The Los Angeles City Council today approved plans to build the North Atwater Bridge, finding no substantial harm to the environment if construction proceeds on the project. The $6 million suspension bridge would connect cyclists and equestrians in Atwater Village to an existing segment of the Los Angeles River Bikeway on the west bank. The connection would ease access to the vast, open areas and trails of Griffith Park.
"We've been waiting for this bridge for 20 years," said Lynn Brown, vice chair of the Los Angeles Equine Advisory Committee. "Access to Griffith Park is everything."
The bridge enhances the safety of equestrians in the Atwater Village area. Until this bridge is built, risk-taking riders would sometimes cross the Los Angeles River to exercise their horses in Griffith Park. In doing so, horses inevitably slip and fall due to the slippery cement.
Marion Dodge, secretary of Friends of Griffith Park, expressed the organization's support as well, citing the bridge as a connector of communities. "When the freeway came through the area, Griffith Park was separated from Atwater Village. Now, kids from Atwater Village can enjoy the park as well."
The project has been held up as a prime example of what public and private partnerships can accomplish together. The bridge would be named the La Kretz Bridge, in honor of its benefactor Morton La Kretz, who committed nearly $5 million in funds. The balance came from discretionary funds coming from the 4th and 13th council districts, where the bridge would be located, and Los Angeles River funds from the Bureau of Engineering.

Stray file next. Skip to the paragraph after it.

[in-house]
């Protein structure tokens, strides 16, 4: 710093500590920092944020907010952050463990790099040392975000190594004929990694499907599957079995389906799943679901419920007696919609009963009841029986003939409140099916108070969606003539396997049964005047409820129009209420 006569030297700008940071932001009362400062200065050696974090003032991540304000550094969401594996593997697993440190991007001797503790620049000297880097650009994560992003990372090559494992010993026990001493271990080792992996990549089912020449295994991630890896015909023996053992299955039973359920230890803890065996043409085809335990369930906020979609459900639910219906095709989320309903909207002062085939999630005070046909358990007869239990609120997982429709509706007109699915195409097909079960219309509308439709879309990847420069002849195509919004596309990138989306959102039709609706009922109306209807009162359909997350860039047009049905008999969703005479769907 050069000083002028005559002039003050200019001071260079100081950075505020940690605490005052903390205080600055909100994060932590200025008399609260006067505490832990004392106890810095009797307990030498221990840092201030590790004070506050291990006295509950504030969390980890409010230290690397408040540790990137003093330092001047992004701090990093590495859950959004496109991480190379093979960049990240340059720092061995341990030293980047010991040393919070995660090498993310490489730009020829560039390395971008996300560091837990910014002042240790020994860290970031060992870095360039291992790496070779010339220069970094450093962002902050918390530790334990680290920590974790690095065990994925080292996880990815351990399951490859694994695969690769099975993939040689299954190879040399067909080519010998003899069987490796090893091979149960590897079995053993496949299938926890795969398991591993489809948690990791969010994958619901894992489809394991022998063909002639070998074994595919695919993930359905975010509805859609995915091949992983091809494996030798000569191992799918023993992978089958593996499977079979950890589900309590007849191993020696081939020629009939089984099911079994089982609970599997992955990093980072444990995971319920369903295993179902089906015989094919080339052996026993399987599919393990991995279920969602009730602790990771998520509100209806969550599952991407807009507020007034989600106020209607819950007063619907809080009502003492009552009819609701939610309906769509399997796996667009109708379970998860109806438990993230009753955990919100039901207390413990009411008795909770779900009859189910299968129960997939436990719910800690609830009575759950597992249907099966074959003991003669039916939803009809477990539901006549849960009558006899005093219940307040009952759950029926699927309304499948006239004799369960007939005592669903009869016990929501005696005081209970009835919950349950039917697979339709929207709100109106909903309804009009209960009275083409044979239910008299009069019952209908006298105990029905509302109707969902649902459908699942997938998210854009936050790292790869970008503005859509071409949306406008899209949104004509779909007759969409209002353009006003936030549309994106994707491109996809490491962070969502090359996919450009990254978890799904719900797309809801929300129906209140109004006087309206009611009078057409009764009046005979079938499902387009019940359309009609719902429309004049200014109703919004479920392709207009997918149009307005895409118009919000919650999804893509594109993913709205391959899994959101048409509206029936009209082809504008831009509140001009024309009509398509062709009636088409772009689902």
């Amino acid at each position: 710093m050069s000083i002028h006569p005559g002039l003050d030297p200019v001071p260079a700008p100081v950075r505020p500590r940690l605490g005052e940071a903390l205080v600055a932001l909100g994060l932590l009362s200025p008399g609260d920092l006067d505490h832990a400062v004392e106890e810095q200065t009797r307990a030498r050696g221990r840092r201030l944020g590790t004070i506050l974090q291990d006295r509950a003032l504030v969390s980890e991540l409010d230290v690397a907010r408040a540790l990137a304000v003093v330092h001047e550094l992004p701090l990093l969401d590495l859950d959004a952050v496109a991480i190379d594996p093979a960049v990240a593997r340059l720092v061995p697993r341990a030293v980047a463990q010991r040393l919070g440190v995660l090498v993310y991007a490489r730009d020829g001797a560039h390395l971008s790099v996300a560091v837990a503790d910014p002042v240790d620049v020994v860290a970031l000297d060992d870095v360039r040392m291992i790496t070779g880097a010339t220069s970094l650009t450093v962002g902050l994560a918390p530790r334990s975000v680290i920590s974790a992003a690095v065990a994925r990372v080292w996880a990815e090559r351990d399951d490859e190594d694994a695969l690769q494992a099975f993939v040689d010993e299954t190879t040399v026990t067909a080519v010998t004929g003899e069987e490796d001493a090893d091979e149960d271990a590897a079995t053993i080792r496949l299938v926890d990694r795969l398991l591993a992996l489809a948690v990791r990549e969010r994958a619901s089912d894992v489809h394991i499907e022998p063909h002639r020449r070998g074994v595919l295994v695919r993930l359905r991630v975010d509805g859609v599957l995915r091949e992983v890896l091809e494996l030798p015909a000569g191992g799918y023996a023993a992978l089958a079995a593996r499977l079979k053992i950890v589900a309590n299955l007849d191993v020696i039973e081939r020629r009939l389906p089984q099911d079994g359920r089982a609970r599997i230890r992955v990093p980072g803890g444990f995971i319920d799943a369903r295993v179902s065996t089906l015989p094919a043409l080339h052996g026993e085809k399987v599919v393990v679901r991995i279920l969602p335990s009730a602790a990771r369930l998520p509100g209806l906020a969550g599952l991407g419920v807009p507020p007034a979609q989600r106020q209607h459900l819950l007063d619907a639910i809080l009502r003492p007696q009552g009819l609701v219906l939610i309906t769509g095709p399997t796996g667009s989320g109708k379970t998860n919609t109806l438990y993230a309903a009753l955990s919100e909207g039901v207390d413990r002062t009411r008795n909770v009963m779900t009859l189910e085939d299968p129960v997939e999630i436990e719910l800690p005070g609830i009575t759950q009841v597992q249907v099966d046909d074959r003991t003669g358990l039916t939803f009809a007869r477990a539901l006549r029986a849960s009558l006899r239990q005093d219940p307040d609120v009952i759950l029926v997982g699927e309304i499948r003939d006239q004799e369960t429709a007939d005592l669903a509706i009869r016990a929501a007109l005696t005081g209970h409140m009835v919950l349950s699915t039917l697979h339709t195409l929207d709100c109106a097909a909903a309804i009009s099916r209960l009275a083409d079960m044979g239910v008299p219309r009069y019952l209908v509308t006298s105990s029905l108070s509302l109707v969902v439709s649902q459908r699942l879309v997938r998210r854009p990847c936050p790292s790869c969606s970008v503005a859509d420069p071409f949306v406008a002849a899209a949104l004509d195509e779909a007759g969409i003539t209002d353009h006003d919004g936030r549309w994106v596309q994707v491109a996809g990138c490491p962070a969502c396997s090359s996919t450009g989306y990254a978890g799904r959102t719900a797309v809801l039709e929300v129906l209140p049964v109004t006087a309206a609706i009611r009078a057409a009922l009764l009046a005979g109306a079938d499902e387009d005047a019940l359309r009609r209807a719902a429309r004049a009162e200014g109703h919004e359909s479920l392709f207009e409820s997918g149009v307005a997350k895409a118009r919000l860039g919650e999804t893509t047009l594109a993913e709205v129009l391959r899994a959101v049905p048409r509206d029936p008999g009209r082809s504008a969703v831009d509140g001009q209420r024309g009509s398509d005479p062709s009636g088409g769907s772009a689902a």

At the recent Arts, Parks, Health, Aging and River (APHAR) Committee meeting, representatives from the Los Angeles River Revitalization Corporation (LARRC) and the Bureau of Engineering assured councilmembers of the structure's sensitivity to its environment. Recent concerns the bridge might pose hazards to the bird population were answered with a promise to monitor any bird collisions that might occur and take steps once verifiable data come in.
Should everything go according to schedule, construction should start by spring of next year, according to Jennifer Samson, LARRC project manager. Work should be finished within 8 to 10 months.
Renderings courtesy of the L.A. River Revitalization Corporation.